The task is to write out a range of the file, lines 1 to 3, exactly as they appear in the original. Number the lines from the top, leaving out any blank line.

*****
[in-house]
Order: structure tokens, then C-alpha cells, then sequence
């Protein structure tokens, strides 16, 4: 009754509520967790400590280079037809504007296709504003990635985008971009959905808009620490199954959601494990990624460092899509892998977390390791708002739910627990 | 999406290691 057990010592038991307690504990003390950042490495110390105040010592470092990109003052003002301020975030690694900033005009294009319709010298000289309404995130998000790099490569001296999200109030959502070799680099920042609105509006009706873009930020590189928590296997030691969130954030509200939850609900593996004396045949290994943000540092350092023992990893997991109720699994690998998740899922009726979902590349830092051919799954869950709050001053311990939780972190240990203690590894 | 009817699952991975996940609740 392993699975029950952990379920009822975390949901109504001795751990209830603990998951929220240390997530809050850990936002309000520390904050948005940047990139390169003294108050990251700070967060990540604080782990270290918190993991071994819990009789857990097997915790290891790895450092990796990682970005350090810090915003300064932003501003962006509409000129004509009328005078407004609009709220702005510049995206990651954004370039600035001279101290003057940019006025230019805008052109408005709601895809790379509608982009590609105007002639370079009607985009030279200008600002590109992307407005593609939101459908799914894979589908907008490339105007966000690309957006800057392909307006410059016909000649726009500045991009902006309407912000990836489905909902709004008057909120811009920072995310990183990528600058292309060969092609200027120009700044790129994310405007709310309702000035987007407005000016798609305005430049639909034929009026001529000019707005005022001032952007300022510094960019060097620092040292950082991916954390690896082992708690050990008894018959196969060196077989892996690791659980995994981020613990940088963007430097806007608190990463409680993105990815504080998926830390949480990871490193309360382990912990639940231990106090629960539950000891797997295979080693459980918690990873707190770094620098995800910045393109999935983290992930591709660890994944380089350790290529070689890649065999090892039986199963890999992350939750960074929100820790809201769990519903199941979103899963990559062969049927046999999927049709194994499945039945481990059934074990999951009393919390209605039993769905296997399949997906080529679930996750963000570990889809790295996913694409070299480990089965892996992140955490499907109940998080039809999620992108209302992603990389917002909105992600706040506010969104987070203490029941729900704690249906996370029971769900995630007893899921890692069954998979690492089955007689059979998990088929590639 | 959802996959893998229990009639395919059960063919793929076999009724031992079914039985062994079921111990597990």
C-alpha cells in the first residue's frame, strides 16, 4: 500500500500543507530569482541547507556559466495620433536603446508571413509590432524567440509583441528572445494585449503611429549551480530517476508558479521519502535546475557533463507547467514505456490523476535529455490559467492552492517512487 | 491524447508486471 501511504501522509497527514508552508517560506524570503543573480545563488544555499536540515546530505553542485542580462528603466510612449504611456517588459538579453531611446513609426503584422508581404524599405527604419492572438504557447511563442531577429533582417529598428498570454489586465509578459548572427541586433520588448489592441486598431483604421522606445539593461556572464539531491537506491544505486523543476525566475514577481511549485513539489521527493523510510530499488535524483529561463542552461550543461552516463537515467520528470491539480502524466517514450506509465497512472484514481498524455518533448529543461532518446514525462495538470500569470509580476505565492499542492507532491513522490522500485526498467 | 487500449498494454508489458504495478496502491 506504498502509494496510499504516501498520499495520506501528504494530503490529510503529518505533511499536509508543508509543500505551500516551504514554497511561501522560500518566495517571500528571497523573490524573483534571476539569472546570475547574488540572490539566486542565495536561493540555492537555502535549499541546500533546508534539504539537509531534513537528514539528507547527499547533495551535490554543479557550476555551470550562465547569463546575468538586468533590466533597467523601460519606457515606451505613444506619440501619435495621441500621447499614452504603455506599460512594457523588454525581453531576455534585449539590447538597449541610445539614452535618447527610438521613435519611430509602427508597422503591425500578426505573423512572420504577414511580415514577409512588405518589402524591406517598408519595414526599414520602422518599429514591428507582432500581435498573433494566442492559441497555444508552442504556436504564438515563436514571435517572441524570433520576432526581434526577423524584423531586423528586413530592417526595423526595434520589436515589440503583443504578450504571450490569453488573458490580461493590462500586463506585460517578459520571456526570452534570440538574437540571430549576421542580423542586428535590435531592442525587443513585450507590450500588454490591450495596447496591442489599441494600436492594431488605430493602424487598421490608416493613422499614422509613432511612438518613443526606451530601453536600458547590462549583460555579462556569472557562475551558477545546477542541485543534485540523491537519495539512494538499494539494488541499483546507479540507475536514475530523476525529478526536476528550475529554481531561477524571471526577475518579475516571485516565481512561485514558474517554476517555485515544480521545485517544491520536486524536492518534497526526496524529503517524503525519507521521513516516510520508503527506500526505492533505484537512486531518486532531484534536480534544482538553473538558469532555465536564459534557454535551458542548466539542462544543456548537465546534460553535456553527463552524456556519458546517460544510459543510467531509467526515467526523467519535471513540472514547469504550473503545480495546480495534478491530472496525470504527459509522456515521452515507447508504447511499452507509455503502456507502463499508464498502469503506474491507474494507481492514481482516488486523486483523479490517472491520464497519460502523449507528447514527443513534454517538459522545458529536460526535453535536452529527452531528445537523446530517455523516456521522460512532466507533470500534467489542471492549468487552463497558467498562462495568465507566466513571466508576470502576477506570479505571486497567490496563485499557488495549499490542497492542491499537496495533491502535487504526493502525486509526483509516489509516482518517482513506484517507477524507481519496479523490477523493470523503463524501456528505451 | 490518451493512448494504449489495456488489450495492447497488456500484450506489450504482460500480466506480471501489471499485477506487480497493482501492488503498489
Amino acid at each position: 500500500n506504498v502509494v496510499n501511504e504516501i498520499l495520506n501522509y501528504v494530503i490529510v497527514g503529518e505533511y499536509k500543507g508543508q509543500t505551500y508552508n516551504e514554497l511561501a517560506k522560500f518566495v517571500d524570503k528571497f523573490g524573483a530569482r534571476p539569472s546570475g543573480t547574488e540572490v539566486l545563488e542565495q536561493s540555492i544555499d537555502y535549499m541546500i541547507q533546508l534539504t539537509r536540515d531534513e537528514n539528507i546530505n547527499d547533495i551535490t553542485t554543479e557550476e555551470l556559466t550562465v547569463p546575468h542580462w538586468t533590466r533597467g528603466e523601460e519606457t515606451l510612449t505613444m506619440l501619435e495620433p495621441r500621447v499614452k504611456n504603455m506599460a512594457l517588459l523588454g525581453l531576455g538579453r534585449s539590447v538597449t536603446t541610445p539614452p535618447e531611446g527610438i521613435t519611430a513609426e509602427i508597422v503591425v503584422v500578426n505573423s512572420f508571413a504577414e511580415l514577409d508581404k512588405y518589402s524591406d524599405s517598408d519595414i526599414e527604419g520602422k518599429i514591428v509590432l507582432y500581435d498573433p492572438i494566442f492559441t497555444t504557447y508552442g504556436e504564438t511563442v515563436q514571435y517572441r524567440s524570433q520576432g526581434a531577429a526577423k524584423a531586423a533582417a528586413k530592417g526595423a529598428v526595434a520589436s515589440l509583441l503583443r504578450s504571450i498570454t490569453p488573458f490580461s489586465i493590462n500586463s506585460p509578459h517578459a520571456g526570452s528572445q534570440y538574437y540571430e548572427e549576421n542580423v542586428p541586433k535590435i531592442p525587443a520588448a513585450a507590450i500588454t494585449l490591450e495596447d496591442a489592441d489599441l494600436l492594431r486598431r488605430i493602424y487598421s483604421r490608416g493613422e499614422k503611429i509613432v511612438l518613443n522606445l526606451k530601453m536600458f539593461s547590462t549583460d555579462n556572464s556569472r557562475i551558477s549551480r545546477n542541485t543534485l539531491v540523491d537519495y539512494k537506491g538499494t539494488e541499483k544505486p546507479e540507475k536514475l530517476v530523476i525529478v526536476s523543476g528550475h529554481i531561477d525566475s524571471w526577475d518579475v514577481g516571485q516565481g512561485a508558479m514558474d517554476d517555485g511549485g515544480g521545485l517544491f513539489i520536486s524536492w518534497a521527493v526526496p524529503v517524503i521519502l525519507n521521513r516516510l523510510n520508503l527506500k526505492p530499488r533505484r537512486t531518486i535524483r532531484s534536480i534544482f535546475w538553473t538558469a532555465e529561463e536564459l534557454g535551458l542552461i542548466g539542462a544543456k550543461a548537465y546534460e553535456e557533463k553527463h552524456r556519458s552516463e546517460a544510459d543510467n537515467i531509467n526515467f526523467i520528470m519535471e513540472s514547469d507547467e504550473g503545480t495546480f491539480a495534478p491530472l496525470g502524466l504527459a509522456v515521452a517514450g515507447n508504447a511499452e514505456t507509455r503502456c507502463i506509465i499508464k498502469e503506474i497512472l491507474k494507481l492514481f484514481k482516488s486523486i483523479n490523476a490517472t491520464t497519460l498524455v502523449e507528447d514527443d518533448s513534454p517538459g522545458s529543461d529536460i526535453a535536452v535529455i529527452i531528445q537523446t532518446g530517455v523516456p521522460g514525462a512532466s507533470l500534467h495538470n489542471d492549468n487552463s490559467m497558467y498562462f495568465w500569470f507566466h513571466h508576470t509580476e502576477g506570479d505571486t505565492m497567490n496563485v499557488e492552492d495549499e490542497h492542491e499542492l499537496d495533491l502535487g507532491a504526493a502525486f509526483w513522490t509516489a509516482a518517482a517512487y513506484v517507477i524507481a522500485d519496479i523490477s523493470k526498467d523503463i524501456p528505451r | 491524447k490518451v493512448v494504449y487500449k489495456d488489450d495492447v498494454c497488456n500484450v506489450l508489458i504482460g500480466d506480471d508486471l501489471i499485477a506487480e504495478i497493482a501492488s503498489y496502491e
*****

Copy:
[in-house]
Order: structure tokens, then C-alpha cells, then sequence
């Protein structure tokens, strides 16, 4: 009754509520967790400590280079037809504007296709504003990635985008971009959905808009620490199954959601494990990624460092899509892998977390390791708002739910627990 | 999406290691 057990010592038991307690504990003390950042490495110390105040010592470092990109003052003002301020975030690694900033005009294009319709010298000289309404995130998000790099490569001296999200109030959502070799680099920042609105509006009706873009930020590189928590296997030691969130954030509200939850609900593996004396045949290994943000540092350092023992990893997991109720699994690998998740899922009726979902590349830092051919799954869950709050001053311990939780972190240990203690590894 | 009817699952991975996940609740 392993699975029950952990379920009822975390949901109504001795751990209830603990998951929220240390997530809050850990936002309000520390904050948005940047990139390169003294108050990251700070967060990540604080782990270290918190993991071994819990009789857990097997915790290891790895450092990796990682970005350090810090915003300064932003501003962006509409000129004509009328005078407004609009709220702005510049995206990651954004370039600035001279101290003057940019006025230019805008052109408005709601895809790379509608982009590609105007002639370079009607985009030279200008600002590109992307407005593609939101459908799914894979589908907008490339105007966000690309957006800057392909307006410059016909000649726009500045991009902006309407912000990836489905909902709004008057909120811009920072995310990183990528600058292309060969092609200027120009700044790129994310405007709310309702000035987007407005000016798609305005430049639909034929009026001529000019707005005022001032952007300022510094960019060097620092040292950082991916954390690896082992708690050990008894018959196969060196077989892996690791659980995994981020613990940088963007430097806007608190990463409680993105990815504080998926830390949480990871490193309360382990912990639940231990106090629960539950000891797997295979080693459980918690990873707190770094620098995800910045393109999935983290992930591709660890994944380089350790290529070689890649065999090892039986199963890999992350939750960074929100820790809201769990519903199941979103899963990559062969049927046999999927049709194994499945039945481990059934074990999951009393919390209605039993769905296997399949997906080529679930996750963000570990889809790295996913694409070299480990089965892996992140955490499907109940998080039809999620992108209302992603990389917002909105992600706040506010969104987070203490029941729900704690249906996370029971769900995630007893899921890692069954998979690492089955007689059979998990088929590639 | 959802996959893998229990009639395919059960063919793929076999009724031992079914039985062994079921111990597990």